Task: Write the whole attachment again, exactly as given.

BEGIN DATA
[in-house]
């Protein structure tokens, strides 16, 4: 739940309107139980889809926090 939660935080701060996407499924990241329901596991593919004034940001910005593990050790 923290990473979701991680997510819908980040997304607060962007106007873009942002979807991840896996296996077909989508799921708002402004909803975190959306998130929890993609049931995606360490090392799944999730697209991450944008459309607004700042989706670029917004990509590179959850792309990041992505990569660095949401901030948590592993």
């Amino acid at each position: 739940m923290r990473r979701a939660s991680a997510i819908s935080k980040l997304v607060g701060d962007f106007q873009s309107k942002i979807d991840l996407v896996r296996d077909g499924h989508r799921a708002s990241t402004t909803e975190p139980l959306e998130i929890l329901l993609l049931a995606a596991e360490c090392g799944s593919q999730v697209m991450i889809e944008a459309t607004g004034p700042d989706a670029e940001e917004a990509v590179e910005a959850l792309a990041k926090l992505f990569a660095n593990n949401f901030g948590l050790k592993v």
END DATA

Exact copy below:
[in-house]
């Protein structure tokens, strides 16, 4: 739940309107139980889809926090 939660935080701060996407499924990241329901596991593919004034940001910005593990050790 923290990473979701991680997510819908980040997304607060962007106007873009942002979807991840896996296996077909989508799921708002402004909803975190959306998130929890993609049931995606360490090392799944999730697209991450944008459309607004700042989706670029917004990509590179959850792309990041992505990569660095949401901030948590592993």
């Amino acid at each position: 739940m923290r990473r979701a939660s991680a997510i819908s935080k980040l997304v607060g701060d962007f106007q873009s309107k942002i979807d991840l996407v896996r296996d077909g499924h989508r799921a708002s990241t402004t909803e975190p139980l959306e998130i929890l329901l993609l049931a995606a596991e360490c090392g799944s593919q999730v697209m991450i889809e944008a459309t607004g004034p700042d989706a670029e940001e917004a990509v590179e910005a959850l792309a990041k926090l992505f990569a660095n593990n949401f901030g948590l050790k592993v």